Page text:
Correction: The Planning Board decision is final and the plans do not go to the city commission for approval.
The first Walmart Supercenter in Sarasota in city limits will be built after the Planning Board approved the site plan Wednesday night.
Walmart proposed a 24-hour, 98,000-square-foot store to replace the Ringling Shopping Center that includes a vacant Publix and several stores that are due to leave the shopping center empty.
The Planning Board approved the planl 3-2.
Planning Board member Jennifer Ahearn-Koch opposed the plan because she believed Walmart met the definition of a department store, which wouldn't be allowed in the neighborhood commercial zoning. Planning Board member Susan Chapman also believed the plan didn't meet the definition for a "small-scale development" in the code.
Several neighbors who spoke during the public hearing wanted Walmart to preserve a safe crossing and pathway to Payne Park from the homes in Gardens of Ringling Park.
"My concern is that we'll cut off Payne Park," resident Robert Davis said. "The entire neighborhood uses this park."
James Reese, a lawyer with Tampa-based Adams and Reese representing Walmart Stores, said that designers have examined how to put a sidewalk or pathway at the rear of the store for access to Payne Park, but Walmart ran into several issues:
- A stormwater retention pond placed at the south end of the property near a fence line was situated there to eliminate the need for lighting, preventing light shining into neighboring homes. Lighting the area or a walkway there would create complaints by neighbors.
- Walmart would also need approval from CSX to improve the railroad tracks approach and area, and that would be difficult to achieve. However, city senior planner Courtney Mendez said the city would be able to work with CSX to help resolve that issue.
- Police and the Walmart Home Office in Bentonville reviewed suggestions and deemed walkways there would be unsafe due to pedestrians being near truck traffic at the loading docks.
Myron Nickel, president of the Gardens of Ringling Park Neighborhood Association, said he supports development there, but would like the parking lot be moved farther from homes to cut down on noise. Yet overall, his neighborhood association didn't have a lot of opposition for the project, he said.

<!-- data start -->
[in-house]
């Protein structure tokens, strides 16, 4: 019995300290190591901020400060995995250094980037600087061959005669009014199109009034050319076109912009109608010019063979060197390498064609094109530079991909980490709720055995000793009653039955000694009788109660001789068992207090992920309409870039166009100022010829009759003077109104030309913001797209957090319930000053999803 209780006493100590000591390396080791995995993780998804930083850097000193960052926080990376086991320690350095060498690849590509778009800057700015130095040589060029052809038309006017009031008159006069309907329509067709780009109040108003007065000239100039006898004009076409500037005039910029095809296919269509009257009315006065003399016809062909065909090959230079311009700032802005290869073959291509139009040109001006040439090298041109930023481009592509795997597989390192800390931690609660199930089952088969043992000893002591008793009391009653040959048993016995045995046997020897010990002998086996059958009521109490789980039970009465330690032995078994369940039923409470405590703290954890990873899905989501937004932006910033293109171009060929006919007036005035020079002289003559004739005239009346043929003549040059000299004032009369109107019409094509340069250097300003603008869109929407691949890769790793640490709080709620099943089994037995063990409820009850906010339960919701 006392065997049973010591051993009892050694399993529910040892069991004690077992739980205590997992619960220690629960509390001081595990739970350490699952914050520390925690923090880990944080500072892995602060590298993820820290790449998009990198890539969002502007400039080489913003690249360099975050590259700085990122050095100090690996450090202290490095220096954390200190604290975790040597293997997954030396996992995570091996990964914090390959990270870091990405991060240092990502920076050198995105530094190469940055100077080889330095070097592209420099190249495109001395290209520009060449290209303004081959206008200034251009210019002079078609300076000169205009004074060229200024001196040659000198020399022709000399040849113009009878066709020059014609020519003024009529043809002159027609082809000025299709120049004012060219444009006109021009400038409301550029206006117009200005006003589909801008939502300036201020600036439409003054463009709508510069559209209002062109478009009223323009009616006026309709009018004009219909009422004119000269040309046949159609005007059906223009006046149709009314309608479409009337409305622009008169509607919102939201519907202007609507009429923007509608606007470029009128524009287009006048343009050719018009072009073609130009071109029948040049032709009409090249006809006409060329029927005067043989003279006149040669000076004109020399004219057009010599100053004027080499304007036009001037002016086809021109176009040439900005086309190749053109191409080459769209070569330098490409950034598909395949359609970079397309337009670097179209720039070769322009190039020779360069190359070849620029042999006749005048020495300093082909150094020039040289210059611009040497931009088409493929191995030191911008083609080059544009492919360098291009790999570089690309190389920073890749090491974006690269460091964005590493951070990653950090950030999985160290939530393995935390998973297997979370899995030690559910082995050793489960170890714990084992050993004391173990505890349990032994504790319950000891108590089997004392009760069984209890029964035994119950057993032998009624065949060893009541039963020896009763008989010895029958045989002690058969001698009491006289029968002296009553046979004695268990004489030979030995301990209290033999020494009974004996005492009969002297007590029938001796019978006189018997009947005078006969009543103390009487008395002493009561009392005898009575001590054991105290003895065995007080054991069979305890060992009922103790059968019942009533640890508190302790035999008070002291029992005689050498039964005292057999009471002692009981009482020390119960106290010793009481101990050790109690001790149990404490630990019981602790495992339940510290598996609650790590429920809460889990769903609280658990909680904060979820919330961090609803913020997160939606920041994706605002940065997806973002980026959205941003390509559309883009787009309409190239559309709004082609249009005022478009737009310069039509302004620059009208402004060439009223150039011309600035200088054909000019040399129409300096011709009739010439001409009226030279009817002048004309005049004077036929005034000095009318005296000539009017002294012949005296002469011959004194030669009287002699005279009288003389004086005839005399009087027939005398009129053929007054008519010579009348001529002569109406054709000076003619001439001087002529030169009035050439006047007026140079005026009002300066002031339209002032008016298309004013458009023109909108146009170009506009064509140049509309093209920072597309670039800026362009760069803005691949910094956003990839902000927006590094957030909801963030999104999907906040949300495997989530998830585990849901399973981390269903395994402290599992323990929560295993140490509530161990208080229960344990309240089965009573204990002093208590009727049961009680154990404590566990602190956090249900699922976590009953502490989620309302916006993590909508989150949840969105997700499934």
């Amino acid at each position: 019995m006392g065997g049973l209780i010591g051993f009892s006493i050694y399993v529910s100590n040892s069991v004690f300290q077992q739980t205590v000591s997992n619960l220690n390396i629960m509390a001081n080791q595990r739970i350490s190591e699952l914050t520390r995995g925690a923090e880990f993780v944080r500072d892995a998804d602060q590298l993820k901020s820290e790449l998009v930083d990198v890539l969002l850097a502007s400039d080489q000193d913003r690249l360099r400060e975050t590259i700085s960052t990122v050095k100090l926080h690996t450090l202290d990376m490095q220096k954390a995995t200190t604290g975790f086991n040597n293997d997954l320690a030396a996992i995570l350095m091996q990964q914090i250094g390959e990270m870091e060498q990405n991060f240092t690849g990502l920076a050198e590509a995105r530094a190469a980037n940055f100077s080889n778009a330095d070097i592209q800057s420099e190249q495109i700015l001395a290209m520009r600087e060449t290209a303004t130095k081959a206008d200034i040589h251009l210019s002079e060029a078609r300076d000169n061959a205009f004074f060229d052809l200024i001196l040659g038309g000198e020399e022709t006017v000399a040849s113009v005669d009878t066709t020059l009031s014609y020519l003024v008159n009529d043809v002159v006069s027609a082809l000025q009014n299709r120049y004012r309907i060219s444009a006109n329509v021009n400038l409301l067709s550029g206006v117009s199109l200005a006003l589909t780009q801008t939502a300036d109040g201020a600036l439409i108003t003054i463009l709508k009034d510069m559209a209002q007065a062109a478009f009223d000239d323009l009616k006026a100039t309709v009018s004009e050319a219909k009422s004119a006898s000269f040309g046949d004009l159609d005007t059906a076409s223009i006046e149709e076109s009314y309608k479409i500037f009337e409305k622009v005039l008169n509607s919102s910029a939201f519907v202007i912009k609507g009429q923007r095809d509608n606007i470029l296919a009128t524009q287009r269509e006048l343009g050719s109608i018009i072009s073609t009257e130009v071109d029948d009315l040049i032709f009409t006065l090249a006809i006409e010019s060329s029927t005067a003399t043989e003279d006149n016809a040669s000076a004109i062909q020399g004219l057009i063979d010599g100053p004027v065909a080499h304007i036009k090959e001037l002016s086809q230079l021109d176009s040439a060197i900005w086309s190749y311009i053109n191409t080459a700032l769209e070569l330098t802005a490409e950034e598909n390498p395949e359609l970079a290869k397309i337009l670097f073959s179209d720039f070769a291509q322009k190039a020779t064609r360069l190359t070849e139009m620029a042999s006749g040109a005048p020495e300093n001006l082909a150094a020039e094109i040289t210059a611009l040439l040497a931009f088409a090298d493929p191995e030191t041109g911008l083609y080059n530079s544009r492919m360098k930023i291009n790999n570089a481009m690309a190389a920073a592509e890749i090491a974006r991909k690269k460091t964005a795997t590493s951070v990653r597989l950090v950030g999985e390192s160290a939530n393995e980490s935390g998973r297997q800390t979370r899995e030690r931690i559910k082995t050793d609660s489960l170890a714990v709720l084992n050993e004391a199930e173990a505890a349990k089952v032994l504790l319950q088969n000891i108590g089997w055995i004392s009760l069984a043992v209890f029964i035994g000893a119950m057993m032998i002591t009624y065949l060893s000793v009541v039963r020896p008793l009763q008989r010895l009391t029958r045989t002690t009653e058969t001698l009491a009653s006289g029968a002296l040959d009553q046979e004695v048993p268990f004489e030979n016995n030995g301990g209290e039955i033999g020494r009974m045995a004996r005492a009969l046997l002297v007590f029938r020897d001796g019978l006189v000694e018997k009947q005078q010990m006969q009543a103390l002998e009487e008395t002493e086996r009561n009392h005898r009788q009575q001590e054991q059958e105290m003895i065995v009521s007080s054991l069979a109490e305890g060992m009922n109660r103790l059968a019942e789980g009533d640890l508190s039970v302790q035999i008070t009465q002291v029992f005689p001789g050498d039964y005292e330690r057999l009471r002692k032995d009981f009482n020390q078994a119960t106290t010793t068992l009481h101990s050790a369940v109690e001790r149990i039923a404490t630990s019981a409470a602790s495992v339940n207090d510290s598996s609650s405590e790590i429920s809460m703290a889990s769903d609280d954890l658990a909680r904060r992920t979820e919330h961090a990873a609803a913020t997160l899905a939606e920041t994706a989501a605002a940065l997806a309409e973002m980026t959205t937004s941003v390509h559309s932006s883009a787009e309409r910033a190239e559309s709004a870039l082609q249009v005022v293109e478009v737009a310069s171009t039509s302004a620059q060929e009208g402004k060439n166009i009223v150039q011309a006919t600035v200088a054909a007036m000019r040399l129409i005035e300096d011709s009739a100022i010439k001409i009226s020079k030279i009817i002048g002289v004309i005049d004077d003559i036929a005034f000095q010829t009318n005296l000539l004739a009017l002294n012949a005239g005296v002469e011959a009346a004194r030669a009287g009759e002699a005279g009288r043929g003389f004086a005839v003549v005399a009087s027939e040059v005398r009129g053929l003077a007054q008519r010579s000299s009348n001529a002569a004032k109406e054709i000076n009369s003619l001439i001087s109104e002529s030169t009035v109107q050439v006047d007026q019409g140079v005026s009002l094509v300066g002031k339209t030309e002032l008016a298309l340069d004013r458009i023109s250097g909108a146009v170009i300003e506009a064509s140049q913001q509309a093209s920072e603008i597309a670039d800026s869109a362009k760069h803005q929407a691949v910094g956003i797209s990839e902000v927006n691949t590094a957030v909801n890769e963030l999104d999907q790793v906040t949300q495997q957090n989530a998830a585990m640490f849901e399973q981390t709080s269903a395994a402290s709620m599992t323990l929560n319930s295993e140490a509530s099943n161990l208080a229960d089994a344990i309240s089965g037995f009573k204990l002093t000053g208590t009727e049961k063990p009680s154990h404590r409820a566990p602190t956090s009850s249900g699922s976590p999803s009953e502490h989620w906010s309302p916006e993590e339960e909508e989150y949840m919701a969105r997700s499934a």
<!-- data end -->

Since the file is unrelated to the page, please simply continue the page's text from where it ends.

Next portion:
"Quite frankly—not had an upswell of opposition in my neighborhood association for this," Nickel said. "... Right now we have a ghost town at this site, and I think something within reason is going to be better than what we have."
Planning Board Chairman Morton Siegel praised Walmart in his experiences working with clients who dealt with the company in his restaurant work.
"I can assure you that Walmart is not going into this business to turn their back against the community," Siegel said.
Siegel urged the community to work with Walmart to address any issues that come up, and mentioned the company has a Good Neighbor program and neighborhood ambassador at the store to address neighborhood complaints.
Some residents opposed the 24-hour operation wondering who would shop there in the late hours.
Lakewood Ranch resident Ernest Smith is a Walmart Human Resources Director for the South Region based in Doral and said Walmart studies showed that men tend to shop in the store late.
"What we discovered is that men typically shop for their families late in the evening, and men are taking their opportunity to shop in the evening or late at night while they're looking for jobs in the afternoon," he said.
In regards to the 24-hour concerns, Planning Board member Chris Gallagher said some activity is better than no activity at all. Businesses owners at the Ringling Shopping Center who spoke to Patch this year echoed those sentiments about the crime and shoplifting they witness in the dead shopping center and had hoped a Walmart could reverse that.
Planning Board member Vald Svekis said all the concerns and complaints about the Walmart Neighborhood Market on the North Trail at Myrtle Stret went away weeks after the store opened, and thinks that will be the same for this project.
"I think this is something that's needed in Sarasota downtown," he said.
Appearance of the store was also a hot topic, as residents wanted a unique Walmart. Architects are working with Ringling College of Art and Design students to conceive a large art piece on the walls, said Michael Blinn of BRR Architecture, but what that will be they're not sure yet as he's trying to continue to get feedback from the community.
The tilework on the closed Publix could not be preserved, said Michelle Belaire, Walmart's senior manager of public affairs and government relations.
As for the architecture, Walmart meets what City Code requires, and tries to blend in with the community, but there wasn't a dominant style of building in the neighborhood, Belaire said.
Walmart officials said earlier this year that construction would take a year, and the targeted opening date is in 2014. When open, as many as 250 to 300 people would be hired.
This would be the first Walmart Supercenter in city limits and the second Walmart in city limits now that the Walmart Neighborhood Market opened in September.
- Walmart Proposes 'Small Supercenter' At Ringling Shopping Center
- Proposed Ringling Boulevard Walmart Moves Forward
- VIDEO: Walmart Discusses Proposed Sarasota Supercenter
- Proposed Walmart Gets Planning Board Date